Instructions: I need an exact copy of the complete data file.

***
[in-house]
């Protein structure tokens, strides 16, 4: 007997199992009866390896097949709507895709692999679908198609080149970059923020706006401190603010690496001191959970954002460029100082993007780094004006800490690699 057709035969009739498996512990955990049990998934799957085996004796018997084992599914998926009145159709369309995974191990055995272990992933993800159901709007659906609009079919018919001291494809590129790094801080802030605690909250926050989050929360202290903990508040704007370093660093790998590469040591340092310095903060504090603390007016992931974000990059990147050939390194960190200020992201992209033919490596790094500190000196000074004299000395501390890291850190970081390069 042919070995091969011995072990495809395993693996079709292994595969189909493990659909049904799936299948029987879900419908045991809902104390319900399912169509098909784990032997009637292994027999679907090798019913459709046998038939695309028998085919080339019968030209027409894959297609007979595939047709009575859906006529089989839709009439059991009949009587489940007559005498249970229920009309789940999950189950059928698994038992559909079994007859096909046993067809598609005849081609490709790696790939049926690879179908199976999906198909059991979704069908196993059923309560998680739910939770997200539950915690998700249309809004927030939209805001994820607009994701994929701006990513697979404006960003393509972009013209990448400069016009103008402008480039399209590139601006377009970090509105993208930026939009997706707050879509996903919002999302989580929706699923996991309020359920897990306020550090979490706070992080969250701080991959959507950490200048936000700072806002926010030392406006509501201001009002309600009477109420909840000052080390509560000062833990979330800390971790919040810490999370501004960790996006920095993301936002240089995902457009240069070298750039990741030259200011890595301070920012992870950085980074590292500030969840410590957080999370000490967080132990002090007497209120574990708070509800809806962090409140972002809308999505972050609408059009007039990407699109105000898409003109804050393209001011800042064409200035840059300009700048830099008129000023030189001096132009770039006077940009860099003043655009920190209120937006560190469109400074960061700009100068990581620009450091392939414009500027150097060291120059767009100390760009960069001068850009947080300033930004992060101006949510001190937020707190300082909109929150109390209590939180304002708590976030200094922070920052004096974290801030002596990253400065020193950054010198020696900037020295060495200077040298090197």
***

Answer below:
[in-house]
């Protein structure tokens, strides 16, 4: 007997199992009866390896097949709507895709692999679908198609080149970059923020706006401190603010690496001191959970954002460029100082993007780094004006800490690699 057709035969009739498996512990955990049990998934799957085996004796018997084992599914998926009145159709369309995974191990055995272990992933993800159901709007659906609009079919018919001291494809590129790094801080802030605690909250926050989050929360202290903990508040704007370093660093790998590469040591340092310095903060504090603390007016992931974000990059990147050939390194960190200020992201992209033919490596790094500190000196000074004299000395501390890291850190970081390069 042919070995091969011995072990495809395993693996079709292994595969189909493990659909049904799936299948029987879900419908045991809902104390319900399912169509098909784990032997009637292994027999679907090798019913459709046998038939695309028998085919080339019968030209027409894959297609007979595939047709009575859906006529089989839709009439059991009949009587489940007559005498249970229920009309789940999950189950059928698994038992559909079994007859096909046993067809598609005849081609490709790696790939049926690879179908199976999906198909059991979704069908196993059923309560998680739910939770997200539950915690998700249309809004927030939209805001994820607009994701994929701006990513697979404006960003393509972009013209990448400069016009103008402008480039399209590139601006377009970090509105993208930026939009997706707050879509996903919002999302989580929706699923996991309020359920897990306020550090979490706070992080969250701080991959959507950490200048936000700072806002926010030392406006509501201001009002309600009477109420909840000052080390509560000062833990979330800390971790919040810490999370501004960790996006920095993301936002240089995902457009240069070298750039990741030259200011890595301070920012992870950085980074590292500030969840410590957080999370000490967080132990002090007497209120574990708070509800809806962090409140972002809308999505972050609408059009007039990407699109105000898409003109804050393209001011800042064409200035840059300009700048830099008129000023030189001096132009770039006077940009860099003043655009920190209120937006560190469109400074960061700009100068990581620009450091392939414009500027150097060291120059767009100390760009960069001068850009947080300033930004992060101006949510001190937020707190300082909109929150109390209590939180304002708590976030200094922070920052004096974290801030002596990253400065020193950054010198020696900037020295060495200077040298090197």